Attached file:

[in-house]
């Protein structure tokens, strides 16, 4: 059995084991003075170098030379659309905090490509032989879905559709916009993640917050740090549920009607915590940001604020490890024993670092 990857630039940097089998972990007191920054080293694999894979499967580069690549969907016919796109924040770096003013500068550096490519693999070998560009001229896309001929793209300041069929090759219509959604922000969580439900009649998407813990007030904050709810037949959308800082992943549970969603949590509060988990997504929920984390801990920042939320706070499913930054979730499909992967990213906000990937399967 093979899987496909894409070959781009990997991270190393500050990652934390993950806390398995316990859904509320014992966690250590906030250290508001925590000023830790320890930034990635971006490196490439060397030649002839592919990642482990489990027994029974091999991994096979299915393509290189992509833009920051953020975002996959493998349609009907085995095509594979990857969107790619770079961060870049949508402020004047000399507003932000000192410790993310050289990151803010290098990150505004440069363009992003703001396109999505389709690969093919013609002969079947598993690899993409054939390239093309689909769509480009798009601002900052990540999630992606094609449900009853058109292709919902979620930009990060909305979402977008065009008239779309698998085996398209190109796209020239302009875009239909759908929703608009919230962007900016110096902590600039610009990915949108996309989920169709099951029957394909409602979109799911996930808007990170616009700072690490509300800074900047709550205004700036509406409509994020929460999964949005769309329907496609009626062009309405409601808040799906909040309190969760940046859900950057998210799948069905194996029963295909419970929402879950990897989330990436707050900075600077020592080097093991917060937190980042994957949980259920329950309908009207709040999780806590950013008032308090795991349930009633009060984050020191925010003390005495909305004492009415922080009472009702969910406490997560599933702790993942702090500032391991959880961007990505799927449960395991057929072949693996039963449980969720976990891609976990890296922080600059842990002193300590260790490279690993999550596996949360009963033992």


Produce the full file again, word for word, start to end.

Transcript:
[in-house]
């Protein structure tokens, strides 16, 4: 059995084991003075170098030379659309905090490509032989879905559709916009993640917050740090549920009607915590940001604020490890024993670092 990857630039940097089998972990007191920054080293694999894979499967580069690549969907016919796109924040770096003013500068550096490519693999070998560009001229896309001929793209300041069929090759219509959604922000969580439900009649998407813990007030904050709810037949959308800082992943549970969603949590509060988990997504929920984390801990920042939320706070499913930054979730499909992967990213906000990937399967 093979899987496909894409070959781009990997991270190393500050990652934390993950806390398995316990859904509320014992966690250590906030250290508001925590000023830790320890930034990635971006490196490439060397030649002839592919990642482990489990027994029974091999991994096979299915393509290189992509833009920051953020975002996959493998349609009907085995095509594979990857969107790619770079961060870049949508402020004047000399507003932000000192410790993310050289990151803010290098990150505004440069363009992003703001396109999505389709690969093919013609002969079947598993690899993409054939390239093309689909769509480009798009601002900052990540999630992606094609449900009853058109292709919902979620930009990060909305979402977008065009008239779309698998085996398209190109796209020239302009875009239909759908929703608009919230962007900016110096902590600039610009990915949108996309989920169709099951029957394909409602979109799911996930808007990170616009700072690490509300800074900047709550205004700036509406409509994020929460999964949005769309329907496609009626062009309405409601808040799906909040309190969760940046859900950057998210799948069905194996029963295909419970929402879950990897989330990436707050900075600077020592080097093991917060937190980042994957949980259920329950309908009207709040999780806590950013008032308090795991349930009633009060984050020191925010003390005495909305004492009415922080009472009702969910406490997560599933702790993942702090500032391991959880961007990505799927449960395991057929072949693996039963449980969720976990891609976990890296922080600059842990002193300590260790490279690993999550596996949360009963033992």